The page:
Children of the Corn Review
Stephen King - whether you're a fan of his literary style or not - you have to admit, the guy certainly has a way with words. And if he could direct? James Cameron, David Fincher... yes, even Steven Spielberg - they could all have been left in the wake of arguably the greatest novelist of the modern era. If only he could direct. Alas, Mr. King's forte is not behind the camera... but give him a pen, and the prose that appears can weave a story with the ability to transport you to magical places. Sometimes, of course, these places are less magical and more... evil."Cross Your Heart, Hope To Die, Stick A Needle In Your Eye.”
Children Of The Corn inhabits that second area and reminds me of The Pied Piper Of Hamelin story, but turned it on its head so it's the adults that disappear. Mix in a religious twist and you get the kind of idea behind Stephen King's short story - from which this movie spawned. Come to think of it there is another difference when the movie is compared to that Pied Piper legend - I don't remember anyone there being hacked to death with scythes, or fingers being sliced to the knuckle by a meat slicer. No, these, and other similarly oppressive images, only reside here in the movie. Plot time...”There's Something Very Strange About This Town.”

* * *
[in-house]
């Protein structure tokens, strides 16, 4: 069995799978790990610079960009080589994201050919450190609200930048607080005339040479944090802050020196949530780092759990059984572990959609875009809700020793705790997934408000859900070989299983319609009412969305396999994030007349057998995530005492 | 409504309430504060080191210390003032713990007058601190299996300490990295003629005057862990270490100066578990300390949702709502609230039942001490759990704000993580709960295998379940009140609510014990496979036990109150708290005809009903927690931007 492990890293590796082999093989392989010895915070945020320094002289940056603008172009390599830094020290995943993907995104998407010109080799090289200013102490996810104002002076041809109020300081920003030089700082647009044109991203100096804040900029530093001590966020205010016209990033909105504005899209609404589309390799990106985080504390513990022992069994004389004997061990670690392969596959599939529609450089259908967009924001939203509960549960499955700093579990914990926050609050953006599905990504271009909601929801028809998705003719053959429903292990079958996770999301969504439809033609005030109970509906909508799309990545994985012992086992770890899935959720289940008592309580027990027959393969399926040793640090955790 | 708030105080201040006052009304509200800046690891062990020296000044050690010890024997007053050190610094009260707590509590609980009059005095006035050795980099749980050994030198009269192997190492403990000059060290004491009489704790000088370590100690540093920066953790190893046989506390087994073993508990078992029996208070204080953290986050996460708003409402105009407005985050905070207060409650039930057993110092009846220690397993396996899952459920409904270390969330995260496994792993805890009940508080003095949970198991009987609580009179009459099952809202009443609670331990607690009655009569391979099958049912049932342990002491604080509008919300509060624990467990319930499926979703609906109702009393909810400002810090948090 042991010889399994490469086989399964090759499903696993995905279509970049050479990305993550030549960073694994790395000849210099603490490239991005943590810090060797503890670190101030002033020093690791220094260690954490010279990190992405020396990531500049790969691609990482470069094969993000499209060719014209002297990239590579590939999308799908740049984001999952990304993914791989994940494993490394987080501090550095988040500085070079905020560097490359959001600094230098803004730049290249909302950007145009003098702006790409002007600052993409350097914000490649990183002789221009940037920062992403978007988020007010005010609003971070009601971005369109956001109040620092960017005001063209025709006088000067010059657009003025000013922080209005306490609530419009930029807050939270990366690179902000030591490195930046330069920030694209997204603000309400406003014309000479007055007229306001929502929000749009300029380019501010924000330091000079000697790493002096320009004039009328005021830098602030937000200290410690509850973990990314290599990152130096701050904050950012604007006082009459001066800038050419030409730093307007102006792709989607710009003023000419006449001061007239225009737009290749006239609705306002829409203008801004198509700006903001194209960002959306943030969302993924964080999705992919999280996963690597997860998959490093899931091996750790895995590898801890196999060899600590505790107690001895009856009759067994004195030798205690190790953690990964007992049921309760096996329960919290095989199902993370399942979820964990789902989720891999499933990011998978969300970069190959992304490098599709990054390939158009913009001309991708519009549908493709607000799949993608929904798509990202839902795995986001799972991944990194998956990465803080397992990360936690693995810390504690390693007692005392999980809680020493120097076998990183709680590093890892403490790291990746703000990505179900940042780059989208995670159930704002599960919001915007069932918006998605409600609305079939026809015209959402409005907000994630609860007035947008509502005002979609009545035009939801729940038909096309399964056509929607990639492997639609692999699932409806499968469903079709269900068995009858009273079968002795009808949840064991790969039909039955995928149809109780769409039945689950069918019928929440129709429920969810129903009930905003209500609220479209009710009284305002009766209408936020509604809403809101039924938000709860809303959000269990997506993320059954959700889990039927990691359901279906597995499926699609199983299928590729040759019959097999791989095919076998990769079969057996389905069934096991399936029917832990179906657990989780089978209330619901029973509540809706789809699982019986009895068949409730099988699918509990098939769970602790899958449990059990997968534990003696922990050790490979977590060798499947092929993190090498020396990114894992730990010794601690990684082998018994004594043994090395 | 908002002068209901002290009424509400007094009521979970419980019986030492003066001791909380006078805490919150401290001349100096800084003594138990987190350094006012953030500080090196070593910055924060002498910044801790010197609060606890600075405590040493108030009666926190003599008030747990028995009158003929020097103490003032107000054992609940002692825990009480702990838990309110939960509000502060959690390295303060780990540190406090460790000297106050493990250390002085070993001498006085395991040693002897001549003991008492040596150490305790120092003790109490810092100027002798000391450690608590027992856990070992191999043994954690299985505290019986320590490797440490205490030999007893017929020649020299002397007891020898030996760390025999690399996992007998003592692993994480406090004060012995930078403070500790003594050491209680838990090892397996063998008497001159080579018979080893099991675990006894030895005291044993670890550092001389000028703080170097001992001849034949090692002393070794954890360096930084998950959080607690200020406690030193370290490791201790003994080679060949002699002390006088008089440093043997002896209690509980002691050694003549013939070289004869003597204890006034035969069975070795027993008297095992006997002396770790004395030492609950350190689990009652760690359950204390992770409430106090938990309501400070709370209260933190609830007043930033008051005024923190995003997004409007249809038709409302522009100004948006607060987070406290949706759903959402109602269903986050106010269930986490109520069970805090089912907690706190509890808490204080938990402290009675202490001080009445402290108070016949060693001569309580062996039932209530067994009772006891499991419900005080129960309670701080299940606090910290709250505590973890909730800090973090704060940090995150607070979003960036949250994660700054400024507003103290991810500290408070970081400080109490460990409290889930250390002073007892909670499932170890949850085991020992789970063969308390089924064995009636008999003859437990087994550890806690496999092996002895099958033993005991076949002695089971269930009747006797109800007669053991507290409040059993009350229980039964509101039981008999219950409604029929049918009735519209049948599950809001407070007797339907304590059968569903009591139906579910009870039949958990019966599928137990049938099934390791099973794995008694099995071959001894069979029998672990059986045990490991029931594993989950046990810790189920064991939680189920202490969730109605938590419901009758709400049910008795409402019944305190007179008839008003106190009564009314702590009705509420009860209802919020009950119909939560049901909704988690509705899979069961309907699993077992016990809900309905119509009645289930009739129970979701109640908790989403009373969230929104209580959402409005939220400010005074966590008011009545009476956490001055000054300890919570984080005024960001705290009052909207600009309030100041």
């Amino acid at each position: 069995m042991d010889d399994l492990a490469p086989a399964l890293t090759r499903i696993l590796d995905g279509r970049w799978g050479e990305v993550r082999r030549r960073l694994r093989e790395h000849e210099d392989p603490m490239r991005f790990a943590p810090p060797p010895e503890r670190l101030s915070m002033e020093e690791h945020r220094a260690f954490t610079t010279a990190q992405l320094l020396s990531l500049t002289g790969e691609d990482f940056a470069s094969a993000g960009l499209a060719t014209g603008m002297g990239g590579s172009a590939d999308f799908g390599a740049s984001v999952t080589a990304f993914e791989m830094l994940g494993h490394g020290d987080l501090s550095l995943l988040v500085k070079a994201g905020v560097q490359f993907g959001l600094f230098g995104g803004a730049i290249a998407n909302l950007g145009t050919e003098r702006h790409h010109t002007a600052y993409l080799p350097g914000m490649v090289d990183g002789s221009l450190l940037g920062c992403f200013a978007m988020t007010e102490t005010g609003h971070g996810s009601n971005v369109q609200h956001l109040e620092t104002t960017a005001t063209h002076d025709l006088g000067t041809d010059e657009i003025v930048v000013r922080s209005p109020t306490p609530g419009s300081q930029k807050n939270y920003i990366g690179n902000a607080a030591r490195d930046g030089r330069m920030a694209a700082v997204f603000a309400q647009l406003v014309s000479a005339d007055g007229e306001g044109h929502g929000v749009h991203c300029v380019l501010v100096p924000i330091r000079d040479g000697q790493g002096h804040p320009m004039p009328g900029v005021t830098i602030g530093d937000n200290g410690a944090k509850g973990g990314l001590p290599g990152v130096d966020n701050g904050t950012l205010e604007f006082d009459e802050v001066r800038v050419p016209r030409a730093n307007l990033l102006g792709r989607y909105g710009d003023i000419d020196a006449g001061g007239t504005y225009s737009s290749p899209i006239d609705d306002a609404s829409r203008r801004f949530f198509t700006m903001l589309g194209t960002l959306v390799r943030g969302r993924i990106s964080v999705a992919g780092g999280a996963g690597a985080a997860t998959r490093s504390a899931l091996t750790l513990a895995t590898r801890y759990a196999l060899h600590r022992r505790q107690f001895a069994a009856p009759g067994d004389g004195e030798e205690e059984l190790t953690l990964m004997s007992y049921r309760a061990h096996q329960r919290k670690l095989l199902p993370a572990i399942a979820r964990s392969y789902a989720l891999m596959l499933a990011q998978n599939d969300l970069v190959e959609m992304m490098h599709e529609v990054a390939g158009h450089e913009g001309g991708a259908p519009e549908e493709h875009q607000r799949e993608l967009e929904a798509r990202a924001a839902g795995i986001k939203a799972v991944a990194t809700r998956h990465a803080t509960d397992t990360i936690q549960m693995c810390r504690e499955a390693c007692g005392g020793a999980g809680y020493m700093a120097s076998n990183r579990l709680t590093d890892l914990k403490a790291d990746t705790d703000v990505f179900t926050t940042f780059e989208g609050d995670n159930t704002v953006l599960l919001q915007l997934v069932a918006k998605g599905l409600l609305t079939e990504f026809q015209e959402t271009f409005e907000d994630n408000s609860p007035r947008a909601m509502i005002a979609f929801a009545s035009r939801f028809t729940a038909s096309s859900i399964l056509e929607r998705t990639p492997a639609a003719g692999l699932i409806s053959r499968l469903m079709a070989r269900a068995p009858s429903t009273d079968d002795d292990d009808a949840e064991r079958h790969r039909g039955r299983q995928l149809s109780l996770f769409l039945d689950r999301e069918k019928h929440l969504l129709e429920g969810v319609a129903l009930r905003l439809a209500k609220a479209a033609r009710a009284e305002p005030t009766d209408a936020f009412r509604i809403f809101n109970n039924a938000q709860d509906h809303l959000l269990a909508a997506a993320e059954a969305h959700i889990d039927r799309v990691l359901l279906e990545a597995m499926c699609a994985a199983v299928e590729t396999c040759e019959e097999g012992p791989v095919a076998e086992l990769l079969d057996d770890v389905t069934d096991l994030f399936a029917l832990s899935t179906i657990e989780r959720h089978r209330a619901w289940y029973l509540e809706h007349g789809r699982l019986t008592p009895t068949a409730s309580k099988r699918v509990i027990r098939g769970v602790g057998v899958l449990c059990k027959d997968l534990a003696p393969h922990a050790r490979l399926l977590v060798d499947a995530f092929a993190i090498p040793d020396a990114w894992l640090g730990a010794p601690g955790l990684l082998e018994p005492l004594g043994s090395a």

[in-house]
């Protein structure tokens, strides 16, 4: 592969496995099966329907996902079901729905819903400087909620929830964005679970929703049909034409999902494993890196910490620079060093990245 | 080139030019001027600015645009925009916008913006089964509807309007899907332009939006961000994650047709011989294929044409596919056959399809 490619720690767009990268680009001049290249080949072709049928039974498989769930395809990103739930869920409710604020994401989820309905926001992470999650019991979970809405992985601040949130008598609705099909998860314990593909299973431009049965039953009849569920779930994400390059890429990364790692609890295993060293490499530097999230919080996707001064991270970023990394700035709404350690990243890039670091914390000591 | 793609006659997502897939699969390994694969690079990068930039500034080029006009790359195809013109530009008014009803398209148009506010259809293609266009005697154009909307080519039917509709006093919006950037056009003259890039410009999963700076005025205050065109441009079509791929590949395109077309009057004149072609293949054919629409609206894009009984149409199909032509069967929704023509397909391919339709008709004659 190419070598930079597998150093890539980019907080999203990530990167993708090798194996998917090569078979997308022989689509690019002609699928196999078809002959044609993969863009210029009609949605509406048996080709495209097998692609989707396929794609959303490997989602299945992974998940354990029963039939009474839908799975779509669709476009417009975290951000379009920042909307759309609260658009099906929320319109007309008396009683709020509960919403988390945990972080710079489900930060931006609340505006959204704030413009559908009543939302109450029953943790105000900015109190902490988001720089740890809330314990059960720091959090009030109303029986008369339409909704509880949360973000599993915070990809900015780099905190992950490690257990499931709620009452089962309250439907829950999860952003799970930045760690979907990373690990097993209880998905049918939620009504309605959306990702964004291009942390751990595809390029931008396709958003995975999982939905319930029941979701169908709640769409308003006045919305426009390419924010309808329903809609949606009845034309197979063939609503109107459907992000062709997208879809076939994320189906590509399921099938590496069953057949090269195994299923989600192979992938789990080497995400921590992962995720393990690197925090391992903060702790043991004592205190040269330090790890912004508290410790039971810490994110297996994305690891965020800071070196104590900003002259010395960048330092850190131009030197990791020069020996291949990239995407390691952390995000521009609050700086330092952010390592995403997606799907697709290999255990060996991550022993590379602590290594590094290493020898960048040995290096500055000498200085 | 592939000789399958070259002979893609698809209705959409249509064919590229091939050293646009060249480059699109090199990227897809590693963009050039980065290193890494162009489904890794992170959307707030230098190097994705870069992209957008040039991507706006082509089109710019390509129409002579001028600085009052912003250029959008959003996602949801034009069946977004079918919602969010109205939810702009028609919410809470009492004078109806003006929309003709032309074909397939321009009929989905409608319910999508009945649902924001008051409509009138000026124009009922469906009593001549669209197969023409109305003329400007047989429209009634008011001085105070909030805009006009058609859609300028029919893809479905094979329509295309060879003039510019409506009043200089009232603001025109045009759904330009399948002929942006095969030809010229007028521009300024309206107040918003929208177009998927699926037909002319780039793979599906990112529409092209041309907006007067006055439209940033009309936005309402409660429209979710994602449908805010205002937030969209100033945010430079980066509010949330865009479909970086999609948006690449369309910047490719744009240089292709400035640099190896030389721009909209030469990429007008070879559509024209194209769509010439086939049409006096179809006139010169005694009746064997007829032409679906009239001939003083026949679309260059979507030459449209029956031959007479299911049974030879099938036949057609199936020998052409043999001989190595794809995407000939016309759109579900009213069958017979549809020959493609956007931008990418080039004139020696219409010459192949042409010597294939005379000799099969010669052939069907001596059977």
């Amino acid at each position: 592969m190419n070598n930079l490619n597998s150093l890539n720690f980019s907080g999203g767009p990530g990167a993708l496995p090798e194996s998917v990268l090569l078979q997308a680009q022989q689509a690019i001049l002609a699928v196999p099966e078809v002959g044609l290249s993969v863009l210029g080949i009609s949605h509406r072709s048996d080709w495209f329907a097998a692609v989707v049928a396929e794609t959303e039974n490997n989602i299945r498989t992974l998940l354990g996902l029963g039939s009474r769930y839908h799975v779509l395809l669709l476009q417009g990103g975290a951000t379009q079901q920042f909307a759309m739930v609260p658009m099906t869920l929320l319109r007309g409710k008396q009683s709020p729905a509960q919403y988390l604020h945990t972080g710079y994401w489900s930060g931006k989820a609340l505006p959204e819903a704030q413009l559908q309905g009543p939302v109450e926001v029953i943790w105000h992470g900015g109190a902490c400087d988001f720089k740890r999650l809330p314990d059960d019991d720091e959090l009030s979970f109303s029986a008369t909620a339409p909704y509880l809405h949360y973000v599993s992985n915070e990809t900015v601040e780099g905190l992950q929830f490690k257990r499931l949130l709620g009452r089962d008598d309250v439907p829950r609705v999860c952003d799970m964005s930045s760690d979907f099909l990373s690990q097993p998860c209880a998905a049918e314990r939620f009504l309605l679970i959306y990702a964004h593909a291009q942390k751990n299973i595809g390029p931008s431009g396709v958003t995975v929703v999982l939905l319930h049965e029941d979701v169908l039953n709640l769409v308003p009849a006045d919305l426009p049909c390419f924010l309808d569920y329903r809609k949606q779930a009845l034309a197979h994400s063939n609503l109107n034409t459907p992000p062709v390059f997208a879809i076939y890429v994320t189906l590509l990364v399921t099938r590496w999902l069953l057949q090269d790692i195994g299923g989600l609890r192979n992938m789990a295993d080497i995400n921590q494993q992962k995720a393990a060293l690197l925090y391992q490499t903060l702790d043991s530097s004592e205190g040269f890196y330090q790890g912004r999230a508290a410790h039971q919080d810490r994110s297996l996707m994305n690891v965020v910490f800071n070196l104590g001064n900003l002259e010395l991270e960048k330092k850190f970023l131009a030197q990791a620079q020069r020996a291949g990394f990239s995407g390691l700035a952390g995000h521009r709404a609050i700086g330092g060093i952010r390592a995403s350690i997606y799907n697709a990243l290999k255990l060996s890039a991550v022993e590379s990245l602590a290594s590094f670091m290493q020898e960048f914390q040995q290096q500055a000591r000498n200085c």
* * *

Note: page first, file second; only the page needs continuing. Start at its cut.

Vicky (Linda Hamilton) and her commitment-fearing partner, Burton Stanton (Peter Horton), are travelling across America, when they're forced to make a stop in Gatlin, a tiny town surrounded by nothing but fields of corn. Finding the town deserted, save for a group of strange and intense youngsters, the couple - rather predictably - end up being separated... and in danger. For the young people of Gatlin are decidedly strange, having already rid the town of all adult inhabitants... Fathers, Mothers, Grandmothers... they're all dead.
”Are We Safe?”
Children Of The Corn's roots are clear for all to see - this is a low-budget movie, and despite a certain charm, (if a horror movie is deserving of such a word), its made-for-TV style ultimately left me feeling... well, like I'd watched a made-for-TV movie! Linda Hamilton seems like she's clean out of drama school, and Peter Horton - try as he might - just doesn't quite have enough stage presence to do his character justice. And the kids? A Haley Joel Osment could have, perhaps, improved things... but we're left with no more than Gary Coleman-type talent (sorry Gary!). You want Special Effects? Corn has them, and they're enjoyably useless! I just loved the way the couple's only means of escape - they're car - was left “corned”... so corny.
It's clear why this movie has something of a cult following and it's not merely the Stephen King connection. But seen with a critical eye the Corn's budget roots and overly cheesy acting cannot save it from mere mediocrity. Classily average.